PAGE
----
Bordeaux (France) as a region is split into three sections: Right Bank, Left Bank and Entre-Deux-Mers. Entre-Deux-Mers is 100% white wine from Sauvignon Blanc and Semillon. The Right Bank and the Left Bank produce comparable red wines, though very different due to the soil structure and warming abilities for the varietals grown (and allowed to be grown).
Right Bank Bordeaux
- located on the right bank of the Dordogne River
- soil consists of sand, clay and gravel with layers of limestone outside of Pomerol and iron rich clay (crasse de fer) in Pomerol.
- The varietals nurtured by this unique soil structure are Merlot, Cabernet Franc and moderate amounts of Cabernet Sauvignon
- Pomerol is 70-80% Merlot and 20-25% Cabernet Franc, aka Bouchet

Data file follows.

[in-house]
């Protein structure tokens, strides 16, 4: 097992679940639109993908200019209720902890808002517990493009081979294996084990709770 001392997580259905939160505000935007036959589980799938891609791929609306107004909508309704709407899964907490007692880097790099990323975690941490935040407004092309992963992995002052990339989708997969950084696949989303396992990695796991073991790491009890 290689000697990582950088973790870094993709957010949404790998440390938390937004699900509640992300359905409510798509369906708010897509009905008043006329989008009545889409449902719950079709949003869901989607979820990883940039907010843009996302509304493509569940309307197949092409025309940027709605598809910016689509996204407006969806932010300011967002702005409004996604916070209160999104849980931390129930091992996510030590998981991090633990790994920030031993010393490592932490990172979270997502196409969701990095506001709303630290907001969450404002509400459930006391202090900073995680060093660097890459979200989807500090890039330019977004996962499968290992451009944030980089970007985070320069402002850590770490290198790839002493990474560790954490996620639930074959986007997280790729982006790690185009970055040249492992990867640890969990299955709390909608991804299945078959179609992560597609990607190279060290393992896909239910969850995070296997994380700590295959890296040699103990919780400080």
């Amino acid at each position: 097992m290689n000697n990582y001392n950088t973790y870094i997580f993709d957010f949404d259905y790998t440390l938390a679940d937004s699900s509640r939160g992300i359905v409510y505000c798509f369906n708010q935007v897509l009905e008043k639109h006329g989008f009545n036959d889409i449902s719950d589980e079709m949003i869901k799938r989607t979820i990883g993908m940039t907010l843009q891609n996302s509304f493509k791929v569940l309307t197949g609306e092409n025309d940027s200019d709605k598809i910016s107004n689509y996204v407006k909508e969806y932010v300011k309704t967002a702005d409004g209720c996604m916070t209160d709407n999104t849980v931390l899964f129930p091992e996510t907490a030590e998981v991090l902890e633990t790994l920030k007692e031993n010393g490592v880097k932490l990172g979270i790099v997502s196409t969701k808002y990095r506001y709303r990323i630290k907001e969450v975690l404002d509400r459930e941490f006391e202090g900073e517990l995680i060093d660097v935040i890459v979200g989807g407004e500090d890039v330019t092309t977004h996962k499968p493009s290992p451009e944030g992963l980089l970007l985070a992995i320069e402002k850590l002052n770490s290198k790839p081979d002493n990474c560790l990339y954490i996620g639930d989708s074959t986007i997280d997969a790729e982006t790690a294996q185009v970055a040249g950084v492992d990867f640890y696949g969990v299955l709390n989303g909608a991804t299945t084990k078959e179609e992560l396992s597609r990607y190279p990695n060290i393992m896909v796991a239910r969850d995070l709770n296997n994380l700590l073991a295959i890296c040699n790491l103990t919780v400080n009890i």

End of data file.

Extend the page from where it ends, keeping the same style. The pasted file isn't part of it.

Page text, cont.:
- St. Émilion (and surrounding Pomerol areas) 90% Cabernet Sauvignon, Cabernet Franc, Merlot and Malbec
Left Bank Bordeaux
Left Bank Bordeaux wines are structured, tannic and expressive!
- located on the left bank of the Gironde estuary and Garonne river
- the Médoc soil consists of gravel topsoil with Margaux showing increased layers of limestone, sand and clay and the Graves showing a sandier mixture with gravel and light clay is known as boulbenes.
- this gravely soil structure is vital for the maturation of Cabernet Sauvignon. Merlot, Cabernet Franc, Petit Verdot also play a role but are not primary.
- Médoc – the northern region with three sub regions (Haut, Médoc, Bas)
- Graves – the southern region which produces white, reds and dessert wines